Saoshyant


Saoshyant

Saoshyant is a figure of Zoroastrian eschatology who brings about the final renovation of the world. The Avestan language name literally means "one who brings benefit," and is also used as common noun.

In scripture

In the Gathas, the most sacred hymns of Zoroastrianism and believed to have been composed by Zoroaster himself, the term is used to refer to the prophet's own mission and to his community of followers, who "bring benefit" to humanity. 'Saoshyant' may have been a term originally applied to Zoroaster himself (e.g. "Yasna" 46.3)harvnb|Boyce|1975|p=234.]

The common noun, which also appears in the Younger Avesta (e.g. "Yasna" 61.5 ), is also used as a generic to denote religious leaders and another common noun "airyaman" "member of community" is an epithet of these "saoshyants". In contrast, the standing epithet of the saviour figure(s) is '"astvat-"ә"r"ә"ta"' "embodying righteousness,"harvnb|Boyce|1975|p=282.] which has "arta/asha" "Truth" as an element of the name.harvnb|Dhalla|1938|p=165.] These saviours are those who follow Ahura Mazda's teaching "with acts inspired by asha" ("Yasna" 48.12).

'Saoshyant' appears as a proper name in the Younger Avesta,harvnb|Dhalla|1938|p=108.] explicitly so in "Yasht" 13.129 where it is used in the singular and where 'Astvat-ereta' is also invoked as an alternate name of 'Saoshyant'. The singular also appears in "Yasna" 59.1 where Verethragna is said to be Saoshyant's weapon in overcoming resistance. A plural form appears for instance in "Yasht" 17.1 where Ashi -- the divinity of "recompense" -- is described to give the Saoshyants the power of "making wonderful" ("frasho.kereti").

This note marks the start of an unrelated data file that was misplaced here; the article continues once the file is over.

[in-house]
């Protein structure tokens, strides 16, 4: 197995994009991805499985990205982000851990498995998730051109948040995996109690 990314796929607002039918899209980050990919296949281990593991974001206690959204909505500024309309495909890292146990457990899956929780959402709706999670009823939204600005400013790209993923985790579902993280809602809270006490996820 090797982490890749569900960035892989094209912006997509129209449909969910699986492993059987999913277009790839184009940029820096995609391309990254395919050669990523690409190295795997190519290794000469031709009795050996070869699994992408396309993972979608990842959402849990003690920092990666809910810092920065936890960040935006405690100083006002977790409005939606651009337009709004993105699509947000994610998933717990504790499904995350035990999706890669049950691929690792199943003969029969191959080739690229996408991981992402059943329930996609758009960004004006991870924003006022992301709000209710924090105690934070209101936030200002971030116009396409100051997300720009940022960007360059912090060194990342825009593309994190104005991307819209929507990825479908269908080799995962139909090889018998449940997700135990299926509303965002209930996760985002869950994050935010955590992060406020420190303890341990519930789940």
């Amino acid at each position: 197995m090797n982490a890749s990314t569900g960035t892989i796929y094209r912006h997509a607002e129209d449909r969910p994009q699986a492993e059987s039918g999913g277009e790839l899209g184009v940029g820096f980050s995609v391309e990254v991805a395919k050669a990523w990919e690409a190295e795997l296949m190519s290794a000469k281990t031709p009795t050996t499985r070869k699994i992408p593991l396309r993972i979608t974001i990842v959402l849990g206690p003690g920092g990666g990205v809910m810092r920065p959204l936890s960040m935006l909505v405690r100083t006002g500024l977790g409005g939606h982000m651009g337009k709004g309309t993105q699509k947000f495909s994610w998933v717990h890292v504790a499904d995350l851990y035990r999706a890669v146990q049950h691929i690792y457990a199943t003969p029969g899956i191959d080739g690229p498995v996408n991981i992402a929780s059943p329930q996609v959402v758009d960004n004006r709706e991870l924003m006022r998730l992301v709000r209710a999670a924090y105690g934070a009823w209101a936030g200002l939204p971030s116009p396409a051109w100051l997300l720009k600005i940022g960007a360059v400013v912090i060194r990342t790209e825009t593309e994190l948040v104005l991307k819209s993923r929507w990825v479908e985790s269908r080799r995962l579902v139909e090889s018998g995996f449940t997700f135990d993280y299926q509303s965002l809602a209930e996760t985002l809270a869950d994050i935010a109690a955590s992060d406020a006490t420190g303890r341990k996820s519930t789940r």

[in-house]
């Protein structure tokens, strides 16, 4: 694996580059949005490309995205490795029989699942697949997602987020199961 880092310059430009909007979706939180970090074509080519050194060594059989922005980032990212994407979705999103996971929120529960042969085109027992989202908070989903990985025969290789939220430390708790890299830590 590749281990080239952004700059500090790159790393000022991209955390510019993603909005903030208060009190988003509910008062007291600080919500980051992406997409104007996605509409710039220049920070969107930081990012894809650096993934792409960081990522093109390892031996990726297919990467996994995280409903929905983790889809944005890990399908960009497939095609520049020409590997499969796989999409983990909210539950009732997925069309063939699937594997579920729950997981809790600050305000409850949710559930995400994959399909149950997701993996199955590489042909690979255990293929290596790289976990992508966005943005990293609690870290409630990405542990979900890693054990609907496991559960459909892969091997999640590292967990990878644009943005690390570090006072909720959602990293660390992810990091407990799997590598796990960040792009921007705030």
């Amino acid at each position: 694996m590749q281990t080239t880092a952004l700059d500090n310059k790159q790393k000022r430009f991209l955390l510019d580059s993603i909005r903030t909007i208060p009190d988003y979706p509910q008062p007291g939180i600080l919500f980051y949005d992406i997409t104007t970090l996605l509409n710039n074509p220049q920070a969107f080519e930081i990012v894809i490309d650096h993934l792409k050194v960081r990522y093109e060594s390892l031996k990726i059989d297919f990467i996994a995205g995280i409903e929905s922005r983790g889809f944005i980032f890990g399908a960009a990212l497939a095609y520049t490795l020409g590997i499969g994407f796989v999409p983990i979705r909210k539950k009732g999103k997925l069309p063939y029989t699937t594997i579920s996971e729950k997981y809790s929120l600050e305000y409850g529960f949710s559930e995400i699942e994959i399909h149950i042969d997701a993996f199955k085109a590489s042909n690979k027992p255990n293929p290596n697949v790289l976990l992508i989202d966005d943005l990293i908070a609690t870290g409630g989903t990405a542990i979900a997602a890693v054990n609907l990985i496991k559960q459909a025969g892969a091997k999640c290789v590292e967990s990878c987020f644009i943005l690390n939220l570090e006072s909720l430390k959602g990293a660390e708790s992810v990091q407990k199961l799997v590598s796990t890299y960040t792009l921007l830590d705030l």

In tradition

Already alluded to in scripture (e.g. Yasht 19.92), but only properly developed in the 9th-12th century texts of Zoroastrian tradition is the role of the Saoshyant during the final renovation. In these Middle Persian texts, the name is rendered as "Sōshans".

Zoroastrian tradition (already envisions three future saviours, one for the end of each 1,000-year period that comprise the last 3,000 years of the world. All three will be born of maidens, conceived while their mothers bathed in a lake that miraculously preserved the seed of the prophet Zoroaster himself. The first will be named Hushedar, the second Hushedarmah, and the third will be Saoshyant, who will lead humanity in the final battle against falsehood.

The story of the Saoshyant's conception and early life are described in "Denkard" 7.10.15ff as follows: Thirty years before the decisive final battle , a maiden named Eredat-fedhri ("Victorious Helper") and whose nickname is "Body-maker" will enter a lake (in Yasht 19.92, this is "Lake Kansava"). Sitting in the water, the girl, who has "not associated with men" will receive "victorious knowledge." Her son, when born, will not know nourishment from his mother, his body will be sun-like, and the "royal glory" of Khwarenah will be with him. Then, for the next 57 years he will subsist on only vegetables (17 years), then only water (30 years) and for then for the final 10 years only on "spiritual food."

The events of the final renovation are described in the "Bundahishn" (30.1ff): In the final battle with evil, the "yazata"s Airyaman and Atar will "melt the metal in the hills and mountains, and it will be upon the earth like a river" (Bundahishn 34.18), but the righteous ("ashavan") will not be harmed.

Eventually, Ahura Mazda will triumph, and his agent Saoshyant will resurrect the dead, whose bodies will be restored to eternal perfection, and whose souls will be cleansed and reunited with God. Time will then end, and truth/righteousness ("asha") and immortality will thereafter be everlasting.

References

Bibliography

*citation|last=Boyce|first=Mary|title=A History of Zoroastrianism, Vol. I|year=1975|publisher=Brill|location=Leiden/Köln
*citation|last=Dhalla|first=Maneckji Nusservanji|publisher=OUP|location=New York|year=1938| title=History of Zoroastrianism


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